Arielle is a young woman and former resident of Daybreak who worked at Lindy’s. She developed skills while there that helped her move up in the workforce and secure a higher paying job. CONTRIBUTED

Daybreak’s pet treat program gives job training to homeless youth

Daybreak was originally founded in Dayton in 1975, as a shelter to meet the needs of homeless and runaway youth. But according to Linda Kramer, who has been the CEO of the organization since 1997, the Dayton area has seen an upsurge of homeless young adults, aged 16 – 24 in recent years.

“Many of them are, in essence, being kicked out of their homes,” Kramer said. “What we have found is that a lot of these kids are pretty good at getting jobs and then losing them within a week. They just don’t have the skills to maintain jobs and since most have very little education they end up being homeless.”

Kramer and her staff recognized this trend and realized they needed to do something to stop this cycle and that educating them in a classroom was only part of the solution.

“A lot of these kids have personal histories of abuse or neglect,” Kramer said. “They didn’t have any experience with work and were being fired because they didn’t understand that they had to get to work on time or that you don’t talk back to your boss.”

The team at Daybreak looked at different types of social enterprise ideas and knew they had to come up with something the kids would be interested in doing so they would stay with it.

“Many of our kids liked to help out in the shelter kitchen,” Kramer said. “Especially when the cook was baking. We started reading and saw that the pet industry was really booming and decided we could be baking pet treats.”

The concept of Lindy & Company was born from that moment. Kramer reached out to Ashley’s Pastry Shop in Oakwood and met with owner Theresa Hammons about helping develop the first recipes.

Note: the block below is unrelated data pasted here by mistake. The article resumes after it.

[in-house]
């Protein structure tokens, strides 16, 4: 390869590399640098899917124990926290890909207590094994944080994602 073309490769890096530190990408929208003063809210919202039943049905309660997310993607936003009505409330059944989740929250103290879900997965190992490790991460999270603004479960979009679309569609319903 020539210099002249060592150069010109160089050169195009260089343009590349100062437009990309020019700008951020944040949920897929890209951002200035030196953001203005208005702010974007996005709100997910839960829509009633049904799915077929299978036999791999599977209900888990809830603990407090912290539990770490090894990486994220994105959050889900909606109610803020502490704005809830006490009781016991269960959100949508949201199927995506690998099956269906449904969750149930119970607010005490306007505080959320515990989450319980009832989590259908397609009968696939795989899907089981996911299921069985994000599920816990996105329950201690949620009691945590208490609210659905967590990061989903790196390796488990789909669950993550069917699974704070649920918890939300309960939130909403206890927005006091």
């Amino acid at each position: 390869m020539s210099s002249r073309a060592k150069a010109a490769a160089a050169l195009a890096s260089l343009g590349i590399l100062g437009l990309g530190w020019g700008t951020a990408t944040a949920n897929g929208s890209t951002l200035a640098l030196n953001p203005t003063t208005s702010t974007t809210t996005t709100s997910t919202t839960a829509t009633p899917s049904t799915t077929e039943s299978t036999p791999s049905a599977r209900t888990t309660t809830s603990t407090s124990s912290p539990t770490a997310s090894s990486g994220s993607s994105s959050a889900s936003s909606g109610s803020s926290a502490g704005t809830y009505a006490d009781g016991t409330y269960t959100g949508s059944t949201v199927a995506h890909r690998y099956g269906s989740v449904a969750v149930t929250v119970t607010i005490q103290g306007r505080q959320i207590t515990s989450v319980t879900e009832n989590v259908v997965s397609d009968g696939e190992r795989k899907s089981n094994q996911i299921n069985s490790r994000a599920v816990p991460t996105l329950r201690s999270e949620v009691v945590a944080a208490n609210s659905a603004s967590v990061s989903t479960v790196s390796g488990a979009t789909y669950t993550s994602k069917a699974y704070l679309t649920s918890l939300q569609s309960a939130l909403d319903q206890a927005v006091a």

“Theresa jumped on board and helped us get started,” Kramer said. “We baked out of their bakeries and they helped us that first year until we were ready to start our own store.”

The name “Lindy” comes from an anonymous investor who asked that the business be named for his golden retriever, Lindy. “We had a few other investors,” Kramer said. “And we had a vacant building on Wayne Avenue in Dayton that we were able to remodel and we opened in the fall of 2012.”

Lindy’s employs youth in the Daybreak program and they gain real-life on-the-job training. These days, 44 youth are employed between 15 and 20 hours per week and paid minimum wage.

And this month, after several years of constant growth and with the popularity of their 10 different dog treats, Lindy & Company has expanded and opened a new bakery on Patterson Avenue in Dayton with a goal to hire 100 youth per year.

“Lindy’s is just part of what we do,” Kramer said. “We are moving the entire employment program there including the employment lab, loading dock and bakery and it’s all on one level.”

Having the ability to work at a real job before transitioning out of a shelter has enabled youth like Arielle to be successful after she moved on with her life.

“I was unfulfilled in the job I was in,” Arielle said. “Working at Lindy’s was an opportunity that afforded me a chance to enhance my skills and expand my resume while I searched for another, more self-sustaining and competitive wage job. I recognized how much I was giving back to Daybreak and this made the job even more empowering.”

Arielle said she increased her work skills, learned how to manage her workload, arrive on time, and interact with different types of people and to be accountable for her work.

According to Kramer, Daybreak tries to track youth after they leave the program for at least a year, to see how they are doing in their work and personal lives.

“These kids have no support and their counterparts who are not homeless graduate and move back home,” Kramer said. “We are going to help these kids and we are seeing that they are holding on to jobs and they are going back to school. If we can make a difference, I’d rather have them become contributing members of society. It’s better for them and for the community.”

Thank you for reading the Dayton Daily News and for supporting local journalism. Subscribers: log in for access to your daily ePaper and premium newsletters.

Thank you for supporting in-depth local journalism with your subscription to the Dayton Daily News. Get more news when you want it with email newsletters just for subscribers. Sign up here.